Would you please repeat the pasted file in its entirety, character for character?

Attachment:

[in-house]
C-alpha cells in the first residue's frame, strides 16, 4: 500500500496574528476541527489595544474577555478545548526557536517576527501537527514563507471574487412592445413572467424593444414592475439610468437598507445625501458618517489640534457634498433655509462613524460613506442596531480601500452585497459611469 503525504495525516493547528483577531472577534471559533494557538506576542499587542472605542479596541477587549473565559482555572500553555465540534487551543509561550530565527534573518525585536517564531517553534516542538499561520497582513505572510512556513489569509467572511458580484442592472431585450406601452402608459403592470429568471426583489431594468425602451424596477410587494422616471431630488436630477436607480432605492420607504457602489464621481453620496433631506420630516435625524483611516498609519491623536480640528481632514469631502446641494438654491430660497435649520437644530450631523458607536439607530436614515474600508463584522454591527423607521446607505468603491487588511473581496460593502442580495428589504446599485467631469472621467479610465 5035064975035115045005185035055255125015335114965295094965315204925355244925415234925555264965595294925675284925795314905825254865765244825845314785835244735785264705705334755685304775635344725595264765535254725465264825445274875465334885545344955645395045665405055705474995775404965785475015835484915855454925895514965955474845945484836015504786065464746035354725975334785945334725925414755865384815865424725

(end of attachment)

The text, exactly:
[in-house]
C-alpha cells in the first residue's frame, strides 16, 4: 500500500496574528476541527489595544474577555478545548526557536517576527501537527514563507471574487412592445413572467424593444414592475439610468437598507445625501458618517489640534457634498433655509462613524460613506442596531480601500452585497459611469 503525504495525516493547528483577531472577534471559533494557538506576542499587542472605542479596541477587549473565559482555572500553555465540534487551543509561550530565527534573518525585536517564531517553534516542538499561520497582513505572510512556513489569509467572511458580484442592472431585450406601452402608459403592470429568471426583489431594468425602451424596477410587494422616471431630488436630477436607480432605492420607504457602489464621481453620496433631506420630516435625524483611516498609519491623536480640528481632514469631502446641494438654491430660497435649520437644530450631523458607536439607530436614515474600508463584522454591527423607521446607505468603491487588511473581496460593502442580495428589504446599485467631469472621467479610465 5035064975035115045005185035055255125015335114965295094965315204925355244925415234925555264965595294925675284925795314905825254865765244825845314785835244735785264705705334755685304775635344725595264765535254725465264825445274875465334885545344955645395045665405055705474995775404965785475015835484915855454925895514965955474845945484836015504786065464746035354725975334785945334725925414755865384815865424725